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Frog Print

Thomas Brodhead

United States

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About The Artwork

DOODLESACK: Polygonal Frog! Wherefore thou goest? ABEDNEGO: Man, I’m diggin’ this new flesh like a vitamin deficiency quenched with flavored chewables! My quadriceps have become quadrilaterals, my deltoids are purely triangular, and my biceps and triceps have two heads and three! Tee-hee! Ribbit-eee! DOODLESACK: O, hapless amphibian, canst thou not see thy habitat’s afire, and all things once wet and familiar now wax dry and most alien? Thy home’s but a desert, thy mating pool a hell cistern where tadpoles e’er want to sprout dewy wings to escape a boiling death, lest they reduce in their skin to unpalatable pustules? ABEDNEGO: Dude, keep your seminal vesicles in your pantaloons! Don’t get in a tissy over change, it’s the natural order for things, and that’s what’s hot! E-LEC-TRIC-I-TY! It sends your memes in the bat of an eye where bats do not fly! It makes your attention span positively achondroplasic! It dulls your brain while mollifying the mind! Word . . . word? DOODLESACK: Absurd, you guileless toad, you taxonomic ninny! How dare you impugn our grand progress and make false claims that it spins us retrograde! I’ll have you skinned and spray-salted, then roasted on a spit! Why, you . . . ABEDNEGO: Aha, my brotha’ . . . see what just happened? On the turn of a bitcoin you’ve lost your balance sheet and gone block-chain bonkers! Chill, my man . . . transhumanism will fit you like a glove, and you’ll SHINE in your electric-colored meme-coat, you dig? DOODLESACK: O pusillanimous polyhedra! Save your sartorial savvy for one more kin than kind! Take that! (He impales the frog on a stick. Picking it up and examining it, he gasps as it melts and drips greenish-blue tar onto the orange floor below. The stick transforms in his hand to a thin line that extends at both ends to meet each horizon. The sound of uneaten crickets grows louder and louder. Fade to black.) (c) 2019 by Thomas Brodhead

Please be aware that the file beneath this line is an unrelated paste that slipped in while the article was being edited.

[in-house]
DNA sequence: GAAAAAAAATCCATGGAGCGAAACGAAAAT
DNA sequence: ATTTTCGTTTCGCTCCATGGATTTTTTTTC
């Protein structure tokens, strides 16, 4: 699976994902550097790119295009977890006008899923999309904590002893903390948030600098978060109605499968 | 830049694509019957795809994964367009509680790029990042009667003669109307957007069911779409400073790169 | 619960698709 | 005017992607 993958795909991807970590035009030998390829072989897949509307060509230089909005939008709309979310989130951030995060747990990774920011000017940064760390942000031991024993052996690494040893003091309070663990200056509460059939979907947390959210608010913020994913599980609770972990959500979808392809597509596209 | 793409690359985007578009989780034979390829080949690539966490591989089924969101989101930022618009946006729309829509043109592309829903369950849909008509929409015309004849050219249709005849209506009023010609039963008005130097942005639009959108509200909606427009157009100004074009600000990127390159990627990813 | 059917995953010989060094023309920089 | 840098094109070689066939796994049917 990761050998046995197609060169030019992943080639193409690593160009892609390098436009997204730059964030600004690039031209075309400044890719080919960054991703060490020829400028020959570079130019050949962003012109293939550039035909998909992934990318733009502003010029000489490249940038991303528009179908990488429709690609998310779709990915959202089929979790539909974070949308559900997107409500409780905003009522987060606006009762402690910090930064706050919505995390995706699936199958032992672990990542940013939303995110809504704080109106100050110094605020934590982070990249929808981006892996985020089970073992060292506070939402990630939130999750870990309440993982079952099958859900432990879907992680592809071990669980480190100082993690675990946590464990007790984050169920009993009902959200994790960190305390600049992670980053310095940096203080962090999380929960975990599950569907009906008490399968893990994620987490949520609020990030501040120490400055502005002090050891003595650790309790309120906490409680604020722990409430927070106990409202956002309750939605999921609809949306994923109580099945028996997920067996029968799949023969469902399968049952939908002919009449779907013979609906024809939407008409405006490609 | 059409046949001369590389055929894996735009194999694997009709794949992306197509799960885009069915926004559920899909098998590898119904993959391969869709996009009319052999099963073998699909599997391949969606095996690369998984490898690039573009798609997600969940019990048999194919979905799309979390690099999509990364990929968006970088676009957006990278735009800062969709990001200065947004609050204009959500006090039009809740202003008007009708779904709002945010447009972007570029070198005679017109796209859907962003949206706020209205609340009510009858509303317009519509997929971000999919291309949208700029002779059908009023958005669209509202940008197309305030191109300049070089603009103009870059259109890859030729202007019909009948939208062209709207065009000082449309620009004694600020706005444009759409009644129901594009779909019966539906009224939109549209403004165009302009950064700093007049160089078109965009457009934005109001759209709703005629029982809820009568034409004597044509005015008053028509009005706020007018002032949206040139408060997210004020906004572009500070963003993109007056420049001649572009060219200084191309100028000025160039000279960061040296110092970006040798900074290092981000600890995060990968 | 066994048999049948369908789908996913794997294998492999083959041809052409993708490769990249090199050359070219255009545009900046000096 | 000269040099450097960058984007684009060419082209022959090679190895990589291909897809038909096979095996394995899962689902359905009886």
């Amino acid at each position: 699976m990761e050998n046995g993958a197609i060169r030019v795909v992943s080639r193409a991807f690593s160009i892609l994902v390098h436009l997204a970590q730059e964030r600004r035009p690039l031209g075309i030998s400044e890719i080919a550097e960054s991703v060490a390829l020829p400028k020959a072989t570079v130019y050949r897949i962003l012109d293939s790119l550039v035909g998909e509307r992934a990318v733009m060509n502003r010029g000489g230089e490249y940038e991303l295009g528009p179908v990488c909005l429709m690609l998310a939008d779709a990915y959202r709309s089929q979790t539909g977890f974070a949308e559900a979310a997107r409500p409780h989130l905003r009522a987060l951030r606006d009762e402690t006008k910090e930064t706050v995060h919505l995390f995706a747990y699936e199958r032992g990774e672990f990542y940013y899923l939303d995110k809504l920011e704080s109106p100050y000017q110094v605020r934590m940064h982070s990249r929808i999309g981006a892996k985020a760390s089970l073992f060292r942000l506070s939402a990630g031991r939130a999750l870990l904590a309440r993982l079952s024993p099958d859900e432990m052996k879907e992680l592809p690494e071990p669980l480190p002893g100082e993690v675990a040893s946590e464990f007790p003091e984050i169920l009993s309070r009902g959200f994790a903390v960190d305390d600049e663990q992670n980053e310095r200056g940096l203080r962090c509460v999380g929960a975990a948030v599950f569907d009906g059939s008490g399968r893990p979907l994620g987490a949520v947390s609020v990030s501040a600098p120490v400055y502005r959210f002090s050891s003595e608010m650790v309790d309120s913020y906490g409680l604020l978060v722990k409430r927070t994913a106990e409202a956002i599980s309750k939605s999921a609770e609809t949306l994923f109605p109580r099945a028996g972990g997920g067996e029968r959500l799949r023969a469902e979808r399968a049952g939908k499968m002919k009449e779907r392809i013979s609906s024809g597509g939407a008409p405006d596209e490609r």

Details & Dimensions

Print:Giclee on Fine Art Paper

Size:10 W x 8 H x 0.1 D in

Size with Frame:15.25 W x 13.25 H x 1.2 D in

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Delivery Time:Typically 5-7 business days for domestic shipments, 10-14 business days for international shipments.

A native of St. Louis who’s lived in middle Tennessee most of his life, Thomas Brodhead studied classical music theory, history, and composition at Oberlin in the 1980s. During those years, he pored over classical scores while studying orchestral and chamber works, unaware that he was absorbing geometric graphic design that’s been in his blood ever since. After college, he worked as a classical sheet music editor and engraver (music typesetter) for 20 years, writing original computer programs to set music notation so that it conformed to the best Greek proportions and geometries. (Importantly, he produced a Critical Performing Edition of the Fourth Symphony of Charles Ives, a work so rhythmically complex that it requires at least two—if not three—conductors to perform.) But arranging black glyphs on white paper grew tiresome, and starting in 2009, he turned to color and began to paint. At first, his paintings were cartoonish and comical, always paired with tongue-in-cheek artist statements on the meaning of each piece. Over time, though, he began to take his work more seriously, exploring color and geometry on large canvases (up to 4 feet by 3 feet), but never failing to pen an accompanying whimsical statement. But more and more the whimsy veiled serious social commentary, often on the dangers of transhumanism (the integration of humans and technology) and the infantilizing effects of social media. Painting and writing thus combined in a Wagnerian Gesamtkunswerk, in which the combination of the two formed the total artwork. He joked that his early humorous style—cartoonish and splattery, with an emphasis on narrative—was “on an overlooked axis connecting Jackson Pollock and Norman Rockwell.” But after studying the color theory of Albert Munsell and discovering the joyous geometries of the artist Stuart Davis, his work took a sharp turn. Still working on larger canvases, he began planning each work in detail, defining the exact composition of its figures and determining its color scheme in advance. The execution of the paintings took longer and longer, one even clocking in at 160 hours. Borrowing a technique from 20th century classical music—and a technique perhaps never before applied to visual art—he produced a series of fractalized paintings that, at times, have a dizzying paint-by-numbers quality.

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